Unboxing videos are fun sneak peak previews of a board game. They open the board game like it’s Christmas.They show you what are the components in the box. They show how beautiful they are and how beautiful the artwork is.
Reviews and Previews are similar. Reviews are a preview of the game and give their opinion of the game on whether it is good or not. They have to play a game at least 5 times before they make a review video. Preview is where they play the game a couple of times to get a feel of the game and to talk about it on their video with no personal opinion. Just an overview of what type of game it is.
Play throughs are fun where they play the board game live or prerecorded with a group of people. Some Youtube channels play solo as well. Many people like to learn to play a game by watching a Play through session.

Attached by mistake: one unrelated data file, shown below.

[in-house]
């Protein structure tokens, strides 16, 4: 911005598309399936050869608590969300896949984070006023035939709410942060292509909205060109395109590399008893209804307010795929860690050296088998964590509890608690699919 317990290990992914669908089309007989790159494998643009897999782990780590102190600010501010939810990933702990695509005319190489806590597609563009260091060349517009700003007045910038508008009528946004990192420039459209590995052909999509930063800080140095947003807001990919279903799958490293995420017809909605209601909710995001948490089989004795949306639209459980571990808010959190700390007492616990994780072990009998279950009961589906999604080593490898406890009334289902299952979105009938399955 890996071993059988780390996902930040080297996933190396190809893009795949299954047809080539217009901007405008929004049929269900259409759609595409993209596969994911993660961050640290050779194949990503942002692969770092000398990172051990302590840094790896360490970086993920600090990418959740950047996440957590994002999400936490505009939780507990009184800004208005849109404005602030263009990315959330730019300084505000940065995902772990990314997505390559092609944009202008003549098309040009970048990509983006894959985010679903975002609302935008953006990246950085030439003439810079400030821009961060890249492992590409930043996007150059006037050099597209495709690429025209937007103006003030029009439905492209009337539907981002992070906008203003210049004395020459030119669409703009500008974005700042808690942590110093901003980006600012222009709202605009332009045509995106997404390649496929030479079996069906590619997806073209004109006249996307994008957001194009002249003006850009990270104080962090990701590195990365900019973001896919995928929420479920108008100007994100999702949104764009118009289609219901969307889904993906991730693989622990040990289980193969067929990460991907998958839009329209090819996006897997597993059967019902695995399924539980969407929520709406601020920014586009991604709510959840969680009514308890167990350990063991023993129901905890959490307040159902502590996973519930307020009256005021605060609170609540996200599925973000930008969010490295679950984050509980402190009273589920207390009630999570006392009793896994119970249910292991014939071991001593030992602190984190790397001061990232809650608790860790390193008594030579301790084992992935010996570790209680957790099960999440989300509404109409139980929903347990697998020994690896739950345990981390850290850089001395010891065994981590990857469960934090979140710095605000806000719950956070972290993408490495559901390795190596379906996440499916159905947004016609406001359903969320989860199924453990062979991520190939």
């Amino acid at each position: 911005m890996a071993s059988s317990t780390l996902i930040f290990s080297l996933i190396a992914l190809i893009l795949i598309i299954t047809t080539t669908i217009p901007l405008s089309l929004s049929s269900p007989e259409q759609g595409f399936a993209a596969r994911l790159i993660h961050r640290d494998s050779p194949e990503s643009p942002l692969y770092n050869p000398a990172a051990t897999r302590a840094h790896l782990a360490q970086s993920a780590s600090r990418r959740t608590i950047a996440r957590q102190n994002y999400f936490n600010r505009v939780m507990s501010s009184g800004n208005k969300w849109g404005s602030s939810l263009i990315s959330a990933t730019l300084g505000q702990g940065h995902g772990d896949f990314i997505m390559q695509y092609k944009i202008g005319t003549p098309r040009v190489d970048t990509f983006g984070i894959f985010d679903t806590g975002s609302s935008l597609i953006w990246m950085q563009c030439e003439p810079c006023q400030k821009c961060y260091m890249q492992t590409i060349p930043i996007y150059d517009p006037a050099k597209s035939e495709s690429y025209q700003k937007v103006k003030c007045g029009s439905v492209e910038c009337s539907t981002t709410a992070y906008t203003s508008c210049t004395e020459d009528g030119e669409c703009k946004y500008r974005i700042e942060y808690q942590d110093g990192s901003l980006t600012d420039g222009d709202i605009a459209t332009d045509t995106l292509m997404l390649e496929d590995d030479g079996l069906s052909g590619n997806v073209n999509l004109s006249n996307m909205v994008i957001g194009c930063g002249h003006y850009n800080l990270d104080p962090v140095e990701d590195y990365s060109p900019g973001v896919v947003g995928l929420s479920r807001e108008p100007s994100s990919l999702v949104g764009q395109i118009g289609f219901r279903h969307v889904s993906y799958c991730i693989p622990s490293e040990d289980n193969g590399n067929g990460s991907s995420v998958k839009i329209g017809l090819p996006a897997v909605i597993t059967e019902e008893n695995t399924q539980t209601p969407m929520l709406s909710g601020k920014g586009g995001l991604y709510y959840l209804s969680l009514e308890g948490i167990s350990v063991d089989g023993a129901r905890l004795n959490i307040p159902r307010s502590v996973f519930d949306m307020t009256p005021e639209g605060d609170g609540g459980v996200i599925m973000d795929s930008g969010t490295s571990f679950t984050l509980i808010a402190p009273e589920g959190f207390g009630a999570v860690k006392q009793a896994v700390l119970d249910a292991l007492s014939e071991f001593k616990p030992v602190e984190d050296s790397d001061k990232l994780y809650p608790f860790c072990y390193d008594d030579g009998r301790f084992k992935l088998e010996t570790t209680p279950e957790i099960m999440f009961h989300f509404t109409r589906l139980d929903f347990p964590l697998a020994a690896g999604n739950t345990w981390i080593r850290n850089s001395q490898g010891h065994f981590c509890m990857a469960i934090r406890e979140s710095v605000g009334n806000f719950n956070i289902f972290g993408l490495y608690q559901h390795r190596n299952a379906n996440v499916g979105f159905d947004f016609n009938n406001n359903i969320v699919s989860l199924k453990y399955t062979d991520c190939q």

Live videos are tough to do. You won’t get a big audience at first. They are live streamed online and when you make a mistake, you can’t undo that. At the same time, they are engaging since people can comment live and the influencer can engage in the conversation during the live stream.
When you have a game and want an influencer to do a review or a play through of your game, do your homework on which one is best for your game. Some may require payment or just a need a free copy of the game. You want your game to fit the personality of the influencer. Some may be scripted or others may be free from a script and just do it live.